Starstormers 4: Evil Eye by Nicholas Fisk

Once again the Starstormers – four children in a home-made junkyard spaceship – blast off into space to escape the onslaught of the Octopus Emperor. Their ship, barely holding together, crashlands on a planet known as Moloch (interesting term, if you’ve read the Bible). Upon exiting the ship, they find themselves in a jungle filled with all manner of Earthlike creatures, although mutated beyond recognition – and many of them hostile. Makenzi and Tsu take on the role of learning to hunt for food, while Ispex concerns himself with locating metals with which to repair the ship. Vawn starts hearing voices in her head, discovering that there is a vast intelligence in their midst. The Starstormers eventually learn that they are not on the planet itself but have crashed into a doughnut-shaped satellite that was placed in orbit – a structure made by mankind as an environment suitable for life, but upon which life has now run amuck. And the Starstormers must restore balance.

One question occurred to me: if you crash through the outer shell of the satellite into its Earthlike atmosphere, how do you avoid evacuating the entire atmosphere into space? Well, let’s just say, if you’ve read volumes 1 to 3 of Starstormers, Fisk isn’t terribly concerned with major plot holes or wacky science. In children’s literature anything goes; it shouldn’t, but it often does. Is it sloppy storytelling? Of course. Should a writer know better than to say to himself, “Ah, kids never notice that sort of stuff”? Yes, he should. Does it ruin the book? For an eight-year-old, probably not. And so, Fisk gets away with it.

I’ve had fun on this nostalgia trip so far, but with volume 4, I’ve started to get impatient and bored. The strength of the book is in the humourous interactions between the characters. It’s just a pity Fisk couldn’t come up with better story material. I’m on the home straight now, so I’ll probably read the final volume, Volcano, just for the sake of completeness.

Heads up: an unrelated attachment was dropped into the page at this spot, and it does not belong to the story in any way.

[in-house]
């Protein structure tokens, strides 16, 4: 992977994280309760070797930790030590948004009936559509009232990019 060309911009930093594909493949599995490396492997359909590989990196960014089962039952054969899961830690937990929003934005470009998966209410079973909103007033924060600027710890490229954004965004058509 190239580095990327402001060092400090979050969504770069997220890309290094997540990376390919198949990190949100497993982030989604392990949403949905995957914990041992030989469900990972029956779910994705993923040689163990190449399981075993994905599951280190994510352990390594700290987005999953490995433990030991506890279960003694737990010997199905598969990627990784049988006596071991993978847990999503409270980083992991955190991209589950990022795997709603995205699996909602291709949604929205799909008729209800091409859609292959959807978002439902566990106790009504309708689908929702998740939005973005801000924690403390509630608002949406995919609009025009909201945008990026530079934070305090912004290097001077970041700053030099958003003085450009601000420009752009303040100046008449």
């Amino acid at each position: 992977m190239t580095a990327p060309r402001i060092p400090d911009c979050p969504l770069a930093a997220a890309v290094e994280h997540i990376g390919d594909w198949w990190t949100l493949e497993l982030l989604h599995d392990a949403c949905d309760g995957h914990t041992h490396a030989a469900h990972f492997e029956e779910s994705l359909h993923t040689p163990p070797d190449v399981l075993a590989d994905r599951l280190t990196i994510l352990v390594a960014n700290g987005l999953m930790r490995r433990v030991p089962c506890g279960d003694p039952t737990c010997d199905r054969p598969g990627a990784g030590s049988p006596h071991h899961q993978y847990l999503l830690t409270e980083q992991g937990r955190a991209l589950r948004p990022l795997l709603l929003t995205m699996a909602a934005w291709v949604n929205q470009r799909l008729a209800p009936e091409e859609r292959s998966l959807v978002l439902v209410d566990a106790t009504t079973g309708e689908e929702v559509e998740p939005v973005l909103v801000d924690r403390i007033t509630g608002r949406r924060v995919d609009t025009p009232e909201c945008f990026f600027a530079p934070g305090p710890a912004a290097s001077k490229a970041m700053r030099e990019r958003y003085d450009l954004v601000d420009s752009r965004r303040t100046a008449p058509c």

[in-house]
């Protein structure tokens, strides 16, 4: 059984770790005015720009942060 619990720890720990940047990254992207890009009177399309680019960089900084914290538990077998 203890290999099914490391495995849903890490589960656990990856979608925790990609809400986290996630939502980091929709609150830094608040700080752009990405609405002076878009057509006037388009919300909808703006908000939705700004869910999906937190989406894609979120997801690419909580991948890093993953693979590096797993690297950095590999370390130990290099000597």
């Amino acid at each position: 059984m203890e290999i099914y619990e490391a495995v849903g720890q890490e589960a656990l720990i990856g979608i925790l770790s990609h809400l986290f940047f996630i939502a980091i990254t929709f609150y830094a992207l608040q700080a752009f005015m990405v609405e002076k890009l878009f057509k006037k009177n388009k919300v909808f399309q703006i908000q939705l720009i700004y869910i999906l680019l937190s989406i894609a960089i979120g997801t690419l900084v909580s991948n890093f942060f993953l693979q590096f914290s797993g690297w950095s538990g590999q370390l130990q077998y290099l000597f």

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One thought on “Starstormers 4: Evil Eye by Nicholas Fisk

  1. Kit Downes says:

    Glad to see someone else remembers this series fondly. I devoured them (in the wrong order, but I still loved them) between ages 10-12 after I found Catfang in my school library. I loved them for the characters (particularly the pair dynamics between Tsu and Mak, Ispex and Vawn, Shambles and everyone)and the adventure. The idea of dust as the evil enemy they cannot fight against still makes me shiver.
    I do feel you’re being a little unfair about Fisk’s grasp on science. How many SF books have you read where four or so pages are entirely taken up explaining something so that it links to the high school physics/chem/biology everyone knows (Jurassic Park, etc)? I’d rather read a good story than a scientifically accurate one; which is why I now buy Starstormers volumes whenever I spot them and I’m slowly building the complete set (alongside my collection of Edgar Rice Burroughs – if you want inaccurate science…) I’m a children’s writer myself, but I’ve switched from SF to fantasy as I found myself getting hung up on plausibilty. I think this is best expressed in Fisk’s own words from around the time of his 85th birthday.

    “I came fairly late to children’s writing. It was a Puffin list that
    showed me the light. I was looking for a copy of Geoffrey Household’s
    Rogue Male and found it in Puffin. I thought, if the publisher thinks
    fit to offer this title to children, the world must be changing. For
    the better.

    “Most of my output for children has been science fiction. The SF
    writer is fortunate in that, unhampered by present or past, he can
    invent his own games, rules and players. He is unfortunate in that he
    must make these matters clear–and explanation is the enemy of
    narration. Also, unfortunately, the genre is still not quite
    respectable, not quite nice. Perhaps the word science offends the nice
    palate? It offends mine. I am not a scientist, my books are not
    centered on the sciences. They are stories of possibility. Not SF, but
    IF–what would happen IF.”

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